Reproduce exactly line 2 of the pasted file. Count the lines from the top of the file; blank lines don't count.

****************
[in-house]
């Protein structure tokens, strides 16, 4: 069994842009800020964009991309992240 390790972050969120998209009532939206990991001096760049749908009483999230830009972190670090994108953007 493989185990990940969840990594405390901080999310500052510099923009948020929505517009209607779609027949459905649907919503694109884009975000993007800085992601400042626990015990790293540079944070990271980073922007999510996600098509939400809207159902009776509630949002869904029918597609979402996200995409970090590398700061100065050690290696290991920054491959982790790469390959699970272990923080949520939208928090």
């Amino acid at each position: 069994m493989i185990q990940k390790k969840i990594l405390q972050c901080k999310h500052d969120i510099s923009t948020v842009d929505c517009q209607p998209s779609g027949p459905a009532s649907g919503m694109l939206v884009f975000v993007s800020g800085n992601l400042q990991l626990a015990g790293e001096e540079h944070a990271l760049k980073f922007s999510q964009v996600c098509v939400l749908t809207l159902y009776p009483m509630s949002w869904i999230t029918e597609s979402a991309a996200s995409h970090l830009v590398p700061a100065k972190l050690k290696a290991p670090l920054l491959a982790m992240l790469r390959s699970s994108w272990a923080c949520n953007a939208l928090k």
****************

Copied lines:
């Protein structure tokens, strides 16, 4: 069994842009800020964009991309992240 390790972050969120998209009532939206990991001096760049749908009483999230830009972190670090994108953007 493989185990990940969840990594405390901080999310500052510099923009948020929505517009209607779609027949459905649907919503694109884009975000993007800085992601400042626990015990790293540079944070990271980073922007999510996600098509939400809207159902009776509630949002869904029918597609979402996200995409970090590398700061100065050690290696290991920054491959982790790469390959699970272990923080949520939208928090």